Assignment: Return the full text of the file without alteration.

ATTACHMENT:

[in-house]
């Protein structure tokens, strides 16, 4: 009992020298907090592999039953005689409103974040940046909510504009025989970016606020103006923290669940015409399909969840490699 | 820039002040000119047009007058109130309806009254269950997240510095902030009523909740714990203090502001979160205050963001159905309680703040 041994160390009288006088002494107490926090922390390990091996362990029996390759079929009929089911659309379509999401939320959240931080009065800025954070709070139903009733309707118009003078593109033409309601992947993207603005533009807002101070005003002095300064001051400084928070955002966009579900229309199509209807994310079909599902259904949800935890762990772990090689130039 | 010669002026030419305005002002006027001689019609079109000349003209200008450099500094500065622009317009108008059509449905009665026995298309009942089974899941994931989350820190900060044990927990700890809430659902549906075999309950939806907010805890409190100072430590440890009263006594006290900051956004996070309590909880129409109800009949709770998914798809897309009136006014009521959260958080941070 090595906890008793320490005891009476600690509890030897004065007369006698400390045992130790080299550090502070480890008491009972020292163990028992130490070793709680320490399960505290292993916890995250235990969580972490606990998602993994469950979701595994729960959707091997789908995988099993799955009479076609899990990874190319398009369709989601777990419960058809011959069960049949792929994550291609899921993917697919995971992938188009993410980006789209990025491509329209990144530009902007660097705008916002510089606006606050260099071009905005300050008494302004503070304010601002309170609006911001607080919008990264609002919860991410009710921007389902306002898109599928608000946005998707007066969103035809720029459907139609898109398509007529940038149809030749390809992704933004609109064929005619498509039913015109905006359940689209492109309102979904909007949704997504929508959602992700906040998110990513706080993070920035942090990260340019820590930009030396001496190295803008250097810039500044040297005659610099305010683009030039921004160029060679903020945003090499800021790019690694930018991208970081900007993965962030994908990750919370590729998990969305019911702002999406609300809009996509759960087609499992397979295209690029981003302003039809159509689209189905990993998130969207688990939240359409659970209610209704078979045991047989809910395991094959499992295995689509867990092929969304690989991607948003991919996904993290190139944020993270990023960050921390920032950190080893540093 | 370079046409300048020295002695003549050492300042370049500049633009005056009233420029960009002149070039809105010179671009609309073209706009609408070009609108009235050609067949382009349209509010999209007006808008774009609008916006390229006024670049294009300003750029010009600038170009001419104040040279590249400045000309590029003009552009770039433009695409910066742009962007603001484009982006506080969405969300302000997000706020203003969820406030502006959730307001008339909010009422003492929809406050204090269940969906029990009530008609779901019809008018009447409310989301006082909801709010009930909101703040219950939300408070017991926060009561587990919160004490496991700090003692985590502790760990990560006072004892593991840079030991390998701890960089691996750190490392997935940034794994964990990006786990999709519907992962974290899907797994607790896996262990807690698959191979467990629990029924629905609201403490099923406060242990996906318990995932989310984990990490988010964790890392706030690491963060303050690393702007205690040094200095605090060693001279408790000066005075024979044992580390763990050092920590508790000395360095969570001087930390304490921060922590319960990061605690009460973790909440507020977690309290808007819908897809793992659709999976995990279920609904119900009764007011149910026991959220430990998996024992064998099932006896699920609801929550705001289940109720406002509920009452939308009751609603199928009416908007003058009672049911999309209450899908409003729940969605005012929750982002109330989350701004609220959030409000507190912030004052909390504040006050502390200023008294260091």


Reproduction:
[in-house]
């Protein structure tokens, strides 16, 4: 009992020298907090592999039953005689409103974040940046909510504009025989970016606020103006923290669940015409399909969840490699 | 820039002040000119047009007058109130309806009254269950997240510095902030009523909740714990203090502001979160205050963001159905309680703040 041994160390009288006088002494107490926090922390390990091996362990029996390759079929009929089911659309379509999401939320959240931080009065800025954070709070139903009733309707118009003078593109033409309601992947993207603005533009807002101070005003002095300064001051400084928070955002966009579900229309199509209807994310079909599902259904949800935890762990772990090689130039 | 010669002026030419305005002002006027001689019609079109000349003209200008450099500094500065622009317009108008059509449905009665026995298309009942089974899941994931989350820190900060044990927990700890809430659902549906075999309950939806907010805890409190100072430590440890009263006594006290900051956004996070309590909880129409109800009949709770998914798809897309009136006014009521959260958080941070 090595906890008793320490005891009476600690509890030897004065007369006698400390045992130790080299550090502070480890008491009972020292163990028992130490070793709680320490399960505290292993916890995250235990969580972490606990998602993994469950979701595994729960959707091997789908995988099993799955009479076609899990990874190319398009369709989601777990419960058809011959069960049949792929994550291609899921993917697919995971992938188009993410980006789209990025491509329209990144530009902007660097705008916002510089606006606050260099071009905005300050008494302004503070304010601002309170609006911001607080919008990264609002919860991410009710921007389902306002898109599928608000946005998707007066969103035809720029459907139609898109398509007529940038149809030749390809992704933004609109064929005619498509039913015109905006359940689209492109309102979904909007949704997504929508959602992700906040998110990513706080993070920035942090990260340019820590930009030396001496190295803008250097810039500044040297005659610099305010683009030039921004160029060679903020945003090499800021790019690694930018991208970081900007993965962030994908990750919370590729998990969305019911702002999406609300809009996509759960087609499992397979295209690029981003302003039809159509689209189905990993998130969207688990939240359409659970209610209704078979045991047989809910395991094959499992295995689509867990092929969304690989991607948003991919996904993290190139944020993270990023960050921390920032950190080893540093 | 370079046409300048020295002695003549050492300042370049500049633009005056009233420029960009002149070039809105010179671009609309073209706009609408070009609108009235050609067949382009349209509010999209007006808008774009609008916006390229006024670049294009300003750029010009600038170009001419104040040279590249400045000309590029003009552009770039433009695409910066742009962007603001484009982006506080969405969300302000997000706020203003969820406030502006959730307001008339909010009422003492929809406050204090269940969906029990009530008609779901019809008018009447409310989301006082909801709010009930909101703040219950939300408070017991926060009561587990919160004490496991700090003692985590502790760990990560006072004892593991840079030991390998701890960089691996750190490392997935940034794994964990990006786990999709519907992962974290899907797994607790896996262990807690698959191979467990629990029924629905609201403490099923406060242990996906318990995932989310984990990490988010964790890392706030690491963060303050690393702007205690040094200095605090060693001279408790000066005075024979044992580390763990050092920590508790000395360095969570001087930390304490921060922590319960990061605690009460973790909440507020977690309290808007819908897809793992659709999976995990279920609904119900009764007011149910026991959220430990998996024992064998099932006896699920609801929550705001289940109720406002509920009452939308009751609603199928009416908007003058009672049911999309209450899908409003729940969605005012929750982002109330989350701004609220959030409000507190912030004052909390504040006050502390200023008294260091």